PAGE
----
Video released by police in Tempe, Arizona, shows the final seconds leading up to the first known pedestrian fatality in a self-driving auto crash. According to police, the vehicle, which also had a human pilot in the front, wasn't speeding, but didn't brake much. Uber's safety driver, Rafael Vasquez, appears to look down at something off-camera in the moments before the collision.
"The victim did not come out of nowhere". The ride-hailing giant has yet to explain how the vehicle's lidar and radar technology, which are created to work both during the day and at night, failed to see the pedestrian.
In the months before Herzberg's death, "the cars were having trouble driving through construction zones and next to tall vehicles, like big rigs", according to the New York Times. "There is no question it should have been able to see her". In the video, Herzberg doesn't appear in front of the auto until just before the vehicle collides with her.
The video is likely to renew calls for more oversight in a nascent industry that lacks standardized testing or safety definitions.
Self-driving cars are often purported to eliminate human errors, such as the crash in this case.
But the experts said it appears from the video that there was some sort of flaw in Uber's self-driving system. Along with that, the auto had no signs of slowing down and the Uber safety driver was in the right state of mind.
He noted both the Tempe police and the National Transportation Safety Board are investigating.
Asian automaker Toyota has announced the suspension of its tests on self-driving vehicles to enable after an autonomous Uber auto killed a pedestrian in an accident.
The video stops moments before the impact that killed 49-year-old Elaine Herzberg. One video shows the view from the auto, the 14-second video shows the woman entering the path of the vehicle and stops just at the point of collision.
Tempe's police chief has said the Uber was not at fault in the accident.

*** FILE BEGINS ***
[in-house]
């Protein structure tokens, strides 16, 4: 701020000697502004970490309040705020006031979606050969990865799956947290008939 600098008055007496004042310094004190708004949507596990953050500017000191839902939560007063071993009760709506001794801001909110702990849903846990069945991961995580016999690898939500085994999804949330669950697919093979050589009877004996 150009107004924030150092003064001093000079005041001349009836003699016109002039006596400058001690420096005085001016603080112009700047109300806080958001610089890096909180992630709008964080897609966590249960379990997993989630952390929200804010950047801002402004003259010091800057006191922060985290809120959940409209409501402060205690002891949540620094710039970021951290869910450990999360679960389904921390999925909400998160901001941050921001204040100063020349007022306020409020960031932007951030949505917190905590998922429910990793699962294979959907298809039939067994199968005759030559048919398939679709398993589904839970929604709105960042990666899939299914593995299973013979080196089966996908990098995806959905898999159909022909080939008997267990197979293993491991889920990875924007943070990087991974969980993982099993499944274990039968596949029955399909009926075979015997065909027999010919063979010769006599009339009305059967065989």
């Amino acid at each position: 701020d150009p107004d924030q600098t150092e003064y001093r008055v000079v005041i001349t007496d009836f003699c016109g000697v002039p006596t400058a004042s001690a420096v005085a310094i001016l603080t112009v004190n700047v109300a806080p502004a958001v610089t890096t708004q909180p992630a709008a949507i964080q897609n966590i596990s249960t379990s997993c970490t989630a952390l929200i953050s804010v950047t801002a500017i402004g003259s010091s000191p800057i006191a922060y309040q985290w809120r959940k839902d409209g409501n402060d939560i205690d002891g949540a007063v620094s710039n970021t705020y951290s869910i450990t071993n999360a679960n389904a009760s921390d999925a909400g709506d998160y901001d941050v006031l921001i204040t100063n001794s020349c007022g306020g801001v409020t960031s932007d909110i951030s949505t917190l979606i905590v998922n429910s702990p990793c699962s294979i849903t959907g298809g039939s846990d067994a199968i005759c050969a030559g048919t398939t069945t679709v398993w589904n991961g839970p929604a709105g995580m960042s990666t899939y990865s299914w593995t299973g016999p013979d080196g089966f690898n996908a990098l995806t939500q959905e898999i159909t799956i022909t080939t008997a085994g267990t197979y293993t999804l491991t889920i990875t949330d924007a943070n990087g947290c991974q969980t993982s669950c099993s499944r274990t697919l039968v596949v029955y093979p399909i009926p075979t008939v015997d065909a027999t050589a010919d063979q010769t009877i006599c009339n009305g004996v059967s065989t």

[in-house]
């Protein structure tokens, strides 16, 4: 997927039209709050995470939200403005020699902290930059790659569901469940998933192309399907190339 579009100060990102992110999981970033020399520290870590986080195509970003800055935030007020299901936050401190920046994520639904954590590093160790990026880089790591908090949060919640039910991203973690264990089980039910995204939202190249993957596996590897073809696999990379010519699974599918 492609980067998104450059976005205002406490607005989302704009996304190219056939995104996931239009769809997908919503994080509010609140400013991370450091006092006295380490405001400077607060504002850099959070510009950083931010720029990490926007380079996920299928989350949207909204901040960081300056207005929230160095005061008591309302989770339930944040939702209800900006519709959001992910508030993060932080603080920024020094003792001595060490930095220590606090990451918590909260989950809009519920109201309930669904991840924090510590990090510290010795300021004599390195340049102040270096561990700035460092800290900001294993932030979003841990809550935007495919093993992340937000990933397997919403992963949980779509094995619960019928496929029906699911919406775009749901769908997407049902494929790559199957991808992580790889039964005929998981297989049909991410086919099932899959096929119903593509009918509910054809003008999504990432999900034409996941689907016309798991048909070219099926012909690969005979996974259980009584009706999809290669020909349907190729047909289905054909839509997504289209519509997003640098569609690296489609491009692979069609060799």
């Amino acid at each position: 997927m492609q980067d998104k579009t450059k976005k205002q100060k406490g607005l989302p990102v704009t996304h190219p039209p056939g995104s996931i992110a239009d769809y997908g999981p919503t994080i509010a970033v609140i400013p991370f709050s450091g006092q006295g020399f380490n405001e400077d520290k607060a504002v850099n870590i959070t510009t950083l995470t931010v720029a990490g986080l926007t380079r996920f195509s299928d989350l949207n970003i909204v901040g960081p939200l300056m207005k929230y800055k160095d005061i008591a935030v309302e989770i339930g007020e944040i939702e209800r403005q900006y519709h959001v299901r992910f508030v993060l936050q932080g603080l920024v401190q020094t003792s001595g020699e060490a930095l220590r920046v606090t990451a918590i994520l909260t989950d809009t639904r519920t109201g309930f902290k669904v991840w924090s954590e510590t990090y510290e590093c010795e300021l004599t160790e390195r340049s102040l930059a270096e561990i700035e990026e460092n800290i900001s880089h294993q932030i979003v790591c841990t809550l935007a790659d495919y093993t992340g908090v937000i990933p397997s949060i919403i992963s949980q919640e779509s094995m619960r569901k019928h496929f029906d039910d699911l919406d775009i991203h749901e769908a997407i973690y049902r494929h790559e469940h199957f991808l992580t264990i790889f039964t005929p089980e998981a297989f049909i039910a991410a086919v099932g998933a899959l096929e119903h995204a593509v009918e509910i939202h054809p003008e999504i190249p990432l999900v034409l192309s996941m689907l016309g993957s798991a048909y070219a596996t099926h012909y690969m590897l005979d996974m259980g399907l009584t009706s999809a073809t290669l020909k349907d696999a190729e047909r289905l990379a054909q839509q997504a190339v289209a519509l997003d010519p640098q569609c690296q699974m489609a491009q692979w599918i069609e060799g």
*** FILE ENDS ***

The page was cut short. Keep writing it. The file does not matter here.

"Waymo ... said that in tests on roads in California past year, its cars went an average of almost 5,600 miles before the driver had to take control from the computer to steer out of trouble", according to the paper. It may be noted here that back in 2017, Arizona chose to allow testing of these self-driving cars on the public roads.
The definition of the responsibility of the driver (when there is one), the manufacturer, or an external element, must however be established on a case by case basis. "This is everything gone wrong that these systems, if responsibly implemented, are supposed to prevent".
The video which is taken from the inside of Volvo XC90 sports utility vehicle was used for the testing.
Uber first launched its self-driving vehicle program onto public roads in Pittsburgh back in September 2016.
An Uber spokeswoman, reached Wednesday night by email, did not answer specific questions about the video or the expert observations.
"The video is disturbing and heartbreaking to watch, and our thoughts continue to be with Elaine's loved ones", an Uber spokeswoman said in a statement to The Wall Street Journal.
Ride-sharing giant Uber has already suspended use of self-driving cars after one of its vehicles struck and killed a pedestrian on Sunday in the U.S. state of Arizona.
Footage has been released by Tempe police in Arizona, showing the collision of a self-driving Uber with a cyclist.
The Uber test driver, Rafaela Vasquez, who has been cooperating with the investigation, has not responded to a CNN request for comment. Authorities declined to explain the discrepancy in the driver's first name.
Questions have now been raised as to whether the vehicle was at fault.
Uber said Vasquez met the company's vetting requirements. The Colorado Public Utilities Commission company fined Uber's parent company $8.9 million in November 2017 after an investigation determined the ride-hailing service had hired almost 60 drivers with previous felony convictions.
The company's website lists its pre-screening policies for drivers that spell out what drivers can and cannot have on their record to work for Uber.
While the Arizona fatality was a tragedy, Rosekind said, 100 Americans will die in traffic accidents today - and tomorrow, and the next day, and every day, adding up to more than 37,000 deaths a year.